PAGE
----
In most states, many or most of the Republican delegates are allocated by congressional district, so that means urban, liberal districts with relatively few Republicans get as many delegates as rural districts with strong Republican majorities. "It’s the disproportionate influence of urban voters in the Republican nomination process that makes it difficult for Sen. Ted Cruz to make serious headway against Trump," Kraushaar writes.
Trump has been doing well in liberal areas partly because his "mainly-white supporters are disproportionately concentrated near areas with many minorities, suggesting that strained race relations may have played a role in their backing of Trump," Kraushaar reports. "He has won over white Republican voters in rural Southern counties where African Americans make up a majority of the vote, and he has performed well in urban neighborhoods where the racial composition of surrounding areas has changed over the years." Also, "Some of the urban congressional districts are gerrymandered in order to take a small slice of Republican suburban territory along with heavily Democratic urban turf."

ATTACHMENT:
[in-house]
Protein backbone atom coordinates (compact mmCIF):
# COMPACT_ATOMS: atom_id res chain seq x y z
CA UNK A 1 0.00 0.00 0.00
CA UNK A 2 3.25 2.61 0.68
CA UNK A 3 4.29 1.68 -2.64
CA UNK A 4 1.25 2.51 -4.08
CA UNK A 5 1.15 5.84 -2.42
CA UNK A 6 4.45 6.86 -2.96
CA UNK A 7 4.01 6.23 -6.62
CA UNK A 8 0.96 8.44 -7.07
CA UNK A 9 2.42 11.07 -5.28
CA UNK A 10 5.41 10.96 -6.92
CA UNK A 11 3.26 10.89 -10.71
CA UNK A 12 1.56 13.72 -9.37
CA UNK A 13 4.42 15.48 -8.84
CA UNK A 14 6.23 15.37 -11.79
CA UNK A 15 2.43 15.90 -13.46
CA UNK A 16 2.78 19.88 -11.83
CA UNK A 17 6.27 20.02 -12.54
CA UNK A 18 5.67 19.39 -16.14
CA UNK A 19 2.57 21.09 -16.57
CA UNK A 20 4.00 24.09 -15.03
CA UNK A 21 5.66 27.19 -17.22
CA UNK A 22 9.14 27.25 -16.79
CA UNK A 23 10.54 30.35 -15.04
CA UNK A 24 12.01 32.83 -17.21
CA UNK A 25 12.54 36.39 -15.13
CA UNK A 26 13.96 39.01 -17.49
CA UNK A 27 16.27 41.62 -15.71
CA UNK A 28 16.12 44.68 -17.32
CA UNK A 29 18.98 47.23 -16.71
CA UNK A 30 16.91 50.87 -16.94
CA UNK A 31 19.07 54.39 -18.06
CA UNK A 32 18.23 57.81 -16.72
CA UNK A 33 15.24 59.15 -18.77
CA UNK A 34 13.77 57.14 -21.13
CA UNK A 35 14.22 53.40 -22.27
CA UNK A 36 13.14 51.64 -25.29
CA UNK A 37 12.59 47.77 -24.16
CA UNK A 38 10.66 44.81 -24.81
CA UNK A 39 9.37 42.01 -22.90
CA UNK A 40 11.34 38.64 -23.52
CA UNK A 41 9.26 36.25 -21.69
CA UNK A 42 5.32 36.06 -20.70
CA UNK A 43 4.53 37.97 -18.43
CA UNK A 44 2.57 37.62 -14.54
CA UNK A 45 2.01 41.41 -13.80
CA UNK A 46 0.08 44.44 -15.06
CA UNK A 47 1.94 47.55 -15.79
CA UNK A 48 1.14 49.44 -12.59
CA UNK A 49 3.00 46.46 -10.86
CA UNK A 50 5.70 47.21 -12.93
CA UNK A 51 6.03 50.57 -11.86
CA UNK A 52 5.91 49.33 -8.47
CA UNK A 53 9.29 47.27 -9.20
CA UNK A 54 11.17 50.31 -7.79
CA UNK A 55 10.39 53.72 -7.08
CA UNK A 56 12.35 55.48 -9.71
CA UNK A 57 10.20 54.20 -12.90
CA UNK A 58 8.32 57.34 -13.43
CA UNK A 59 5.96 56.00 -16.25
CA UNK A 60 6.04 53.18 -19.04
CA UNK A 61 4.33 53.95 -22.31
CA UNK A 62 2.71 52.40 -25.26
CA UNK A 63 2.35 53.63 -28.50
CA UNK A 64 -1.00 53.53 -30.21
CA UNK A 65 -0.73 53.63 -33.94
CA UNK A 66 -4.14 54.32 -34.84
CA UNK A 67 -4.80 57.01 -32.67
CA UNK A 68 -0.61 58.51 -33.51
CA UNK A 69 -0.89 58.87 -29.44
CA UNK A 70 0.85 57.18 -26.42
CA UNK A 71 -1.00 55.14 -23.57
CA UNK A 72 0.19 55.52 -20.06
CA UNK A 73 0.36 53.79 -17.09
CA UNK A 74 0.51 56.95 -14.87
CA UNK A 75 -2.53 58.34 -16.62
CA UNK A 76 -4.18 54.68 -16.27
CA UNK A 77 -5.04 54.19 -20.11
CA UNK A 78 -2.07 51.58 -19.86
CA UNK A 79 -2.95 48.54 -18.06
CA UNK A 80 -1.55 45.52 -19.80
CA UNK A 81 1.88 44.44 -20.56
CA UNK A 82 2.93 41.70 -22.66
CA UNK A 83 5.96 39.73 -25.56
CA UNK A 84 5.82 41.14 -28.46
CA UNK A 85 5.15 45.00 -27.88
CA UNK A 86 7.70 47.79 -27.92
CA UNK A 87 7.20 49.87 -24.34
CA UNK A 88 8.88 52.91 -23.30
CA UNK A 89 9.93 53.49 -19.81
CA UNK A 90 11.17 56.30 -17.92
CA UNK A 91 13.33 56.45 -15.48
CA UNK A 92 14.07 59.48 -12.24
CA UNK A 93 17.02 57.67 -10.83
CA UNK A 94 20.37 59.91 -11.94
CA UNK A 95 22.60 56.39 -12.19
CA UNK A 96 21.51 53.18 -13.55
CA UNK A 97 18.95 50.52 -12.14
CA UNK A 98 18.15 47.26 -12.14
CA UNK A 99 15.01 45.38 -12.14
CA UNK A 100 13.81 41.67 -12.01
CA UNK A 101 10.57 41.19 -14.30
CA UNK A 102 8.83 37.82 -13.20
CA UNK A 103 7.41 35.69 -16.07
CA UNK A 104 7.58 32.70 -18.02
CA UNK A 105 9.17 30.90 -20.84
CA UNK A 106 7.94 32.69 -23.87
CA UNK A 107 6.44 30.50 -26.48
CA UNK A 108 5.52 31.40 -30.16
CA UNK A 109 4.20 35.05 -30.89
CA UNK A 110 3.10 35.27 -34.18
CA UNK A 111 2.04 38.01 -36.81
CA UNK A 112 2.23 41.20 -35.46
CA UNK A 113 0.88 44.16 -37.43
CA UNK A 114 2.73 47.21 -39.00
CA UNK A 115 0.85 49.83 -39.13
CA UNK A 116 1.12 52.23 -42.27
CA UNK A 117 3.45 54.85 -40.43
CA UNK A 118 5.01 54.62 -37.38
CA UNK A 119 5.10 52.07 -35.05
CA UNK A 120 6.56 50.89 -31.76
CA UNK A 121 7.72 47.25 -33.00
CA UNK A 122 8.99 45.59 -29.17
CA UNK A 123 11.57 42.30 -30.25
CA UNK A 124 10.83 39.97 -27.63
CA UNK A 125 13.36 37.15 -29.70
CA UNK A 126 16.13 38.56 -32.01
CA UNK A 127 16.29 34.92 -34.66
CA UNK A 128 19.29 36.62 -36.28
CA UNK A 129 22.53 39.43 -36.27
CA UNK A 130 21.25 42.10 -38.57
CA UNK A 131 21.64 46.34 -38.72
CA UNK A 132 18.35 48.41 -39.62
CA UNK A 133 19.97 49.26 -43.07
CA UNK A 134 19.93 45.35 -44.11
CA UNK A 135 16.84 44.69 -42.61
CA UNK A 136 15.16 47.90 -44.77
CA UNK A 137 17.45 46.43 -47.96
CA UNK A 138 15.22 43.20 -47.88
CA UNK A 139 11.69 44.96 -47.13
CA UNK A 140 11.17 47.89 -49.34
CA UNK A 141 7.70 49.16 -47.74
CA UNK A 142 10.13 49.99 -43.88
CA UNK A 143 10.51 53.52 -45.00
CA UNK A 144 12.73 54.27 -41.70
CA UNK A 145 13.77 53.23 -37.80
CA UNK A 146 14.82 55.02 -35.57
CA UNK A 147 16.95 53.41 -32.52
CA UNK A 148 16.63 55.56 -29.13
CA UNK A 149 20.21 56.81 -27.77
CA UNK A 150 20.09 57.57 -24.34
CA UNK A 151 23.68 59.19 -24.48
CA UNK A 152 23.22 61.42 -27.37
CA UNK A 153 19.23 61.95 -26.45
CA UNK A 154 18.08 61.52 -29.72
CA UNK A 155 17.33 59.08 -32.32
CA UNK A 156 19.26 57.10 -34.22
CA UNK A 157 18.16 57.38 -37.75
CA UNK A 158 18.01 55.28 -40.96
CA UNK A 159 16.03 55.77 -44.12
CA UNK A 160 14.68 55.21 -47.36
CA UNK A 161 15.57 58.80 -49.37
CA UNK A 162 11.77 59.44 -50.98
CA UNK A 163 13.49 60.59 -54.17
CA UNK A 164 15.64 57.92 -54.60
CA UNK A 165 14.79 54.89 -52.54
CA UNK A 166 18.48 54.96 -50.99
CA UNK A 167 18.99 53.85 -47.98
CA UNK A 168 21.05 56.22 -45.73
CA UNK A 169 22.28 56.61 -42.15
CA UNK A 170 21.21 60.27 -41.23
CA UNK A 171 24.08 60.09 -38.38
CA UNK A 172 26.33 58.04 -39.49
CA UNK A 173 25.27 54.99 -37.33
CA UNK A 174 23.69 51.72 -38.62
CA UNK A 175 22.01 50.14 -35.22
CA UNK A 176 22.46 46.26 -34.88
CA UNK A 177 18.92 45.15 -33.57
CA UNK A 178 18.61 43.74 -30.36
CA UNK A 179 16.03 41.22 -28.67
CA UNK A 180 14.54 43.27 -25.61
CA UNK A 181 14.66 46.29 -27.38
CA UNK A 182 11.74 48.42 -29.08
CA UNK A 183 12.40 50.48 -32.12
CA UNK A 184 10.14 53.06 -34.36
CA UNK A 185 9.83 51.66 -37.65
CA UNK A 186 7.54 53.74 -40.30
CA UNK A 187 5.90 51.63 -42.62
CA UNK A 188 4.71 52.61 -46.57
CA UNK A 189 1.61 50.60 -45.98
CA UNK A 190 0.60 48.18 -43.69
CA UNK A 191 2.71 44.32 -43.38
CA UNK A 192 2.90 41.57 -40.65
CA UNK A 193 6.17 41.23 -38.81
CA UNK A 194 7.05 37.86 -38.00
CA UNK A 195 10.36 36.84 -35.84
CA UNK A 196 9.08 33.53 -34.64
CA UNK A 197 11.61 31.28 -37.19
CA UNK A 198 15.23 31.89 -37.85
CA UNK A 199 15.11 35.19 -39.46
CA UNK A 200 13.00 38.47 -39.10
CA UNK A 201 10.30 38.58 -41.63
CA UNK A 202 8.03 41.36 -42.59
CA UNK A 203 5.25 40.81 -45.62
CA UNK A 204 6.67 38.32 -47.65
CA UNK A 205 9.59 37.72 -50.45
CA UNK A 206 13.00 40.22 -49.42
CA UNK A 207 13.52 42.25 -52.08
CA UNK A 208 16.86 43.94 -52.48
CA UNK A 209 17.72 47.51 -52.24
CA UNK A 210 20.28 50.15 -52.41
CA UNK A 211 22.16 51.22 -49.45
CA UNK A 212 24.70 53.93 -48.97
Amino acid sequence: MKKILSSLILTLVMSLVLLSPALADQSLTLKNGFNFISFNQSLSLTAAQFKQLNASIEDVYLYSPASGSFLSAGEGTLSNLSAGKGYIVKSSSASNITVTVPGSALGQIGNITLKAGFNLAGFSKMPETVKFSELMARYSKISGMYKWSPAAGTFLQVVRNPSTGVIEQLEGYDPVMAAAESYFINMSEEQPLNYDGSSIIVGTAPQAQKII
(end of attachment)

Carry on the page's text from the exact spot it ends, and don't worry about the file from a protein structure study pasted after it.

Trump had an early lead in Wisconsin but now trails Texas Sen. Ted Cruz by about 10 points.